I don’t have an addiction to pornography; it is the official line of my party. At least that was until I visited this highly recommended site. If you are a pornographic like me, I challenge you too to take this “test.”
If you are a pornographic like me, I challenge you too to take this “test.” Dr. Douglas made some very insightful points. One of them is the guilt factor associated with porn, which is quite true in my circumstances. Another good point he comes up with is the tendency for porn addicts (or any addict for that matter) to replace porn because of intimacy. However, I don’t always think it’s a bad thing to look at porn when you’re bored, or to look at porn for a while to escape your personal troubles (and, no, I don’t think I’m wading down Africa’s famous rivers on this one); as long as you recognize the activity as a short interlude or break in the continuous saga that is your life (like catching a quick movie at the theater), and as long as you don’t delay your issues indefinitely.
How to Break a Pornography Addiction
In my case, I partook of pornography because I was going for other entertainment such as baseball, picnics, or watching TV. Valid despite the point, I feel at times that its expansion to one point doesn’t make sense. For example, his 13th question asks if there are other forces that compel you to watch porn. But to illustrate the point, he asked the reader if he (the reader) really aspired to be a better individual but was hampered in that endeavor by pornography. What forces, whether internal or external, did the doctor offend?
Likewise, he demands whether readers ever throw away old pornographic collections just to replace them with new ones (question 9). Good question. Then, however, she kind of goes on a tangent and asks if the test-taker has ever viewed pornography or masturbated while in an altered, substance-induced, mental state. Yes?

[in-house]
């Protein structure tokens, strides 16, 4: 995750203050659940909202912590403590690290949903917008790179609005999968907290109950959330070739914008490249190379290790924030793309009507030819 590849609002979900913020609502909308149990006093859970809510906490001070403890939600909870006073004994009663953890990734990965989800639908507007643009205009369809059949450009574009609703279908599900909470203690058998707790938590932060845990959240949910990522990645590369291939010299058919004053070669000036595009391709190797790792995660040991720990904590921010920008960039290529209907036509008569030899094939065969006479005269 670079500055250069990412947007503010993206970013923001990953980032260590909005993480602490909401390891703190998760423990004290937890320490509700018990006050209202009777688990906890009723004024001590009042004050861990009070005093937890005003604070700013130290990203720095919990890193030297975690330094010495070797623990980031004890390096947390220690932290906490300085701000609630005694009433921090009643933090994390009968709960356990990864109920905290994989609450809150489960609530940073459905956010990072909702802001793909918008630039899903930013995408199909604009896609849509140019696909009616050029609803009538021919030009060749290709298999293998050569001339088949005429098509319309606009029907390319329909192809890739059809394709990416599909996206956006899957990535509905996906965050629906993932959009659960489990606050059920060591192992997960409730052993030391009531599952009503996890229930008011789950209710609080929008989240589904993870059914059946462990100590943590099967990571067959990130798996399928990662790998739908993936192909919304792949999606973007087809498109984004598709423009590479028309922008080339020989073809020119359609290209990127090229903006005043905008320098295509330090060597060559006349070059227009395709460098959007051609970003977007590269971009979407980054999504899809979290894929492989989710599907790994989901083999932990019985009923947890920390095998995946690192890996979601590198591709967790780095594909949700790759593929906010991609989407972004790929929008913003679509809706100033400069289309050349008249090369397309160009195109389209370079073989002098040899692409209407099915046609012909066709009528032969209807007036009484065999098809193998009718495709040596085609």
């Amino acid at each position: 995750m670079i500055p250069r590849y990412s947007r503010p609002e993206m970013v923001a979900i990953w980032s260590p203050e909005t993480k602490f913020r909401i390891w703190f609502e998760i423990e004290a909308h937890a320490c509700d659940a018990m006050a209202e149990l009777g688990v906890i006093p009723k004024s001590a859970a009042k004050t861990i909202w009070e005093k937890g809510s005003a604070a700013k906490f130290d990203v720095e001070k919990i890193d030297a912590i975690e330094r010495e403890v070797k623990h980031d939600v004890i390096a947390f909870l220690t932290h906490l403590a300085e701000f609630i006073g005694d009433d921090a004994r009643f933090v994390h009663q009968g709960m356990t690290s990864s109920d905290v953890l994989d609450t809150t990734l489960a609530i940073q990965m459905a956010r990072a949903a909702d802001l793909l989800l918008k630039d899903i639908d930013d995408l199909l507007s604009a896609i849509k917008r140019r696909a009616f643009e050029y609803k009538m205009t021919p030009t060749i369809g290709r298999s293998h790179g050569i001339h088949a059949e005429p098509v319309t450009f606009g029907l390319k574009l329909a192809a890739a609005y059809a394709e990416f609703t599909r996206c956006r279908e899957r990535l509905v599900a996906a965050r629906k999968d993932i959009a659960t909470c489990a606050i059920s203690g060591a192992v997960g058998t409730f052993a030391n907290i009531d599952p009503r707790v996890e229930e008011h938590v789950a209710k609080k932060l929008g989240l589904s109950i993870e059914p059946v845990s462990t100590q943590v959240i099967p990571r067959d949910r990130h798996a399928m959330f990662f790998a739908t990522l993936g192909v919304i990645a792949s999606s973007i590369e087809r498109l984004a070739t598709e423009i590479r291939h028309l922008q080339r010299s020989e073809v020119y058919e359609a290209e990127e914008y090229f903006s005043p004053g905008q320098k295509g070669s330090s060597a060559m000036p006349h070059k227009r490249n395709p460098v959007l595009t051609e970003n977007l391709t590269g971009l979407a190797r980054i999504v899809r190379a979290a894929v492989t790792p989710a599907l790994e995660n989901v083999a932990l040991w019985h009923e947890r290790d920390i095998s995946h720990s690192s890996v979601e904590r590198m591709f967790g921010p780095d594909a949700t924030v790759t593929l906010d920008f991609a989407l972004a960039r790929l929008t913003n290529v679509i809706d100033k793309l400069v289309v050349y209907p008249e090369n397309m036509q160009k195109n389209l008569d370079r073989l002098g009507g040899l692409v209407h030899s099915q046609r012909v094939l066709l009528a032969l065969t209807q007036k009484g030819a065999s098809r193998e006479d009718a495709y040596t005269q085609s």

Sometimes, the points repeat. The emotional disconnection between addicts and loved ones is mentioned more than twice. Mind you, there is no point individually wrong speaking. I just think that every so often he takes the wrong step on his logical path, and ends up on a test trip.
Is pornography addictive?
So I took the test with the same mindset that I always had when I, ahem, got into porn: I can quit anytime I choose. But a small part of my soul constantly thinks that I might be lying to myself, and this is the reason. There are times when I tell myself I won’t be looking at porn for a set period. But, that would only make me want to see naked women more (is that addictive? I asked myself). These are times when I give myself free rein to view all the porn that I so desperately want, that porn doesn’t quite hold the same level of excitement for me. On the one hand, I think we, as humans, often desire what we cannot have or what is forbidden. On the contrary, it could be as Dr. Doug: You can be desensitized to the average porn and probably need more extreme pornographic material to achieve the same worldly elation. After completing the “test,” I came to the conclusion that I was not a porn addict, per se.
And yes, I did weigh several factors such as 1) my increased desire for porn when it wasn’t available; 2) my tendency to see porn when I have nothing better to do; and 3) the guilt that sometimes sets in after seeing a long “session”. I realized that I only had an excessive sense of self-effacement because of my strong Christian education. And just as some people look at oil paintings and others stare at the setting sun, I enjoy seeing naked women; It’s soothing. Women’s bodies are truly the most beautiful thing that Allah placed on this earth. If it labels me a visual (pornography) addict, so be it. I was called far worse. On the other hand, maybe it’s time for me to get off this Egyptian cruise ship.